The tasting room at Quails’ Gate is one of the most favourable designs I’ve come across. The flow of the space makes it easy for people to filter in and immediately be stunned by the panoramic vista before them. It doesn’t hurt that Quails’ Gate merchandise is always on point and gives one plenty to look at if waiting for a space to open up at the tasting bar. Tasting associates Herb and Larry instantly made my heart melt with their jovial smiles along with the warmth and knowledge they expressed about the wine. Larry walked us through the portfolio starting with the Dry Riesling, a wine that exhibited a refined balance of sugars and a vibrant acidity that lend itself to a highly drinkable white wine. The drinkability, cellaring potential and boundless pairing possibilities make Riesling one of my favourite white wine varietals. Whether you’re munching a bag of Miss Vickie’s Salt & Malt Vinegar chips or about to indulge in a Mediterranean feast during a luxury vacation, all you need is a glass of Reisling to complete the experience. For endless Riesling pairing ideas, visit Food & Wine – it’s one of my favourite wine sites to grab new pairing ideas from.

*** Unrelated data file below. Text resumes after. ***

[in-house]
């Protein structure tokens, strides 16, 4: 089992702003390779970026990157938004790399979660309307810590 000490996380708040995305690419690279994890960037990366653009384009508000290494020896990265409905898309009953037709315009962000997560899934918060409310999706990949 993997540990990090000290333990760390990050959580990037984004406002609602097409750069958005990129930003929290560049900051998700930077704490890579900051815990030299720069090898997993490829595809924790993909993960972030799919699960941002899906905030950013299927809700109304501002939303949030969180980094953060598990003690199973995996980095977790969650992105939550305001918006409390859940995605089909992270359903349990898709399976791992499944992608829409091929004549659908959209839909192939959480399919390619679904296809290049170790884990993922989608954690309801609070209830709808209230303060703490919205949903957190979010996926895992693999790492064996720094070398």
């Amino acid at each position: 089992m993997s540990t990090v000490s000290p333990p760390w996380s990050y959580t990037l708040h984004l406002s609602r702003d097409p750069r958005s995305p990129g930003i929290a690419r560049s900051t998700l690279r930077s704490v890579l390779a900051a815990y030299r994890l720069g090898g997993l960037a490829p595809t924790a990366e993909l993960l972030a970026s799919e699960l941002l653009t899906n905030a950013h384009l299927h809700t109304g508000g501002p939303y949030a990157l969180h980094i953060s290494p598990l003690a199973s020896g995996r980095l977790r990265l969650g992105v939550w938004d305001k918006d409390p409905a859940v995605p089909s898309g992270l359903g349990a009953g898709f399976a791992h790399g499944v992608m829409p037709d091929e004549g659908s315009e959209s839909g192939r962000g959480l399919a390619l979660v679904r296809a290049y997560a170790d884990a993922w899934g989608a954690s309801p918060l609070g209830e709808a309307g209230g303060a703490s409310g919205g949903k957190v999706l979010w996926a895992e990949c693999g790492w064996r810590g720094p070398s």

Larry one-upped the Reisling by pouring the Stewart Family Reserve Chardonnay 2016. You know your in good hands when each wine tastes even better than the last and by the end of the tasting you are left in despair at the enormity of the task of choosing which lovely bottles to take home with you. It reminds me of when I was a young girl and I insisted on numerous visits the SPCA to play with all the kittens, only to despair in the simple fact that I couldn’t take all of them back home with me at the end of the day. What an endearing thought to think that wine has become my new kitten to long for! It was hard not to fall for the playfully rich lusciousness of this particularly refined French-oaked Chardonnay. Ripe notes of buttery pear, caramel and wood spices sang in a chorus of harmonies, as if the gates of the heavens themselves had opened to let out the music of Gabriel’s horn – if just for a moment.